About Rotorua

Rotorua (from Māori: Te Rotorua-nui-a-Kahumatamomoe, "The second great lake of Kahumatamomoe") is a city on the southern shores of the lake of the same name, in the Bay of Plenty region of the North Island of New Zealand. The city is the seat of the Rotorua District, a territorial authority encompassing the city and several other nearby towns. Rotorua City has an estimated permanent population of 55,600, with the Rotorua District having a total estimated population of 68,000. The city is 60 kilometres (37 mi) south of Tauranga, 80 kilometres (50 mi) north of Taupo, 105 kilometres (65 mi) east of Hamilton, and 230 kilometres (140 mi) south-east of Auckland.

Rotorua is a major destination for both domestic and international tourists, with the tourism industry being by far the largest industry in the district. The city is known for its geothermal activity, with number of geysers and hot mud pools located in the city. This thermal activity owes to the Rotorua caldera on which the city lies. Rotorua is also known for its adventure-based tourism and cultural heritage.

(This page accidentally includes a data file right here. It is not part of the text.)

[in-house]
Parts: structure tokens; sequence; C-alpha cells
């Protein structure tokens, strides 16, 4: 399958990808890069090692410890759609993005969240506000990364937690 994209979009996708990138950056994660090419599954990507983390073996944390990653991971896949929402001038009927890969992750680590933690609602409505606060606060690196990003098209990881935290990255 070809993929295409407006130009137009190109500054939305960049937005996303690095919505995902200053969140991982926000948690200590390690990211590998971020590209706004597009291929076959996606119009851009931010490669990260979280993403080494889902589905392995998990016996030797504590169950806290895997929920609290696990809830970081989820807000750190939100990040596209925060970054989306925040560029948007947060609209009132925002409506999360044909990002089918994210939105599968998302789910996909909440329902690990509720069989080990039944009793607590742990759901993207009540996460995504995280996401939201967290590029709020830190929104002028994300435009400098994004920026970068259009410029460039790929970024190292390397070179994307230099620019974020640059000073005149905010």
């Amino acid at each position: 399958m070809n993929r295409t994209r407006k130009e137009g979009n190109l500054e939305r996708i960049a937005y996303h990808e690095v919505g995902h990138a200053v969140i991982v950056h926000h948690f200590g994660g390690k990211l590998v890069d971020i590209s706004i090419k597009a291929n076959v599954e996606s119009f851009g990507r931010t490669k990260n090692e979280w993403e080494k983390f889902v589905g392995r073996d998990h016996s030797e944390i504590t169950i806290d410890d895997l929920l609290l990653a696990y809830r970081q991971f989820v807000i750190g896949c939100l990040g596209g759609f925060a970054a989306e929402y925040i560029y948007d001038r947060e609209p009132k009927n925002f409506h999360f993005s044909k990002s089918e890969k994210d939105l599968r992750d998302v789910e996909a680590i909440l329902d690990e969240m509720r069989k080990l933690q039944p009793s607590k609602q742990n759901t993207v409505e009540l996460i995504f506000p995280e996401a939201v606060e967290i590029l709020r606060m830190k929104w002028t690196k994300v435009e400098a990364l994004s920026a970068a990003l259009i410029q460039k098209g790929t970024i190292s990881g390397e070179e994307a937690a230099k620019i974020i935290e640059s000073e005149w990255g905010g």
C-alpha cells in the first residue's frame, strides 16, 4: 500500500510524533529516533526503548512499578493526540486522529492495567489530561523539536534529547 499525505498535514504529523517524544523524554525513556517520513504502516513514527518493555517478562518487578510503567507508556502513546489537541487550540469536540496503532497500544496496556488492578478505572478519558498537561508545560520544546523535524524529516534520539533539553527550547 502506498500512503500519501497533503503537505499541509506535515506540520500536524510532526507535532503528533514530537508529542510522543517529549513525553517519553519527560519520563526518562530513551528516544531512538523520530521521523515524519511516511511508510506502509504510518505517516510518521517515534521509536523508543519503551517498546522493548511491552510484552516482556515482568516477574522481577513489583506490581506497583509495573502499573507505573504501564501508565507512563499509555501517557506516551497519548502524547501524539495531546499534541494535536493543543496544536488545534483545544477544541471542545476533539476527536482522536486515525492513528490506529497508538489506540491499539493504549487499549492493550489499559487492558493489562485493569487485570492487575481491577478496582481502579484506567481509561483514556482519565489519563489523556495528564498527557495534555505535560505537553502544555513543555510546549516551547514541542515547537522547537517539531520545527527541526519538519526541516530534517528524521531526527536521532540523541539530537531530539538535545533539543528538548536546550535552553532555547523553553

Rotorua city is infamous for its "rotten eggs" smell, which is caused by the geothermal activity releasing hydrogen sulphide into the atmosphere. The high sulphur content in the air can irritate some people with respiratory problems, and causes accelerated corrosion of metals and higher costs of maintenance.

Rotorua has its own regional television channel, TV Rotorua.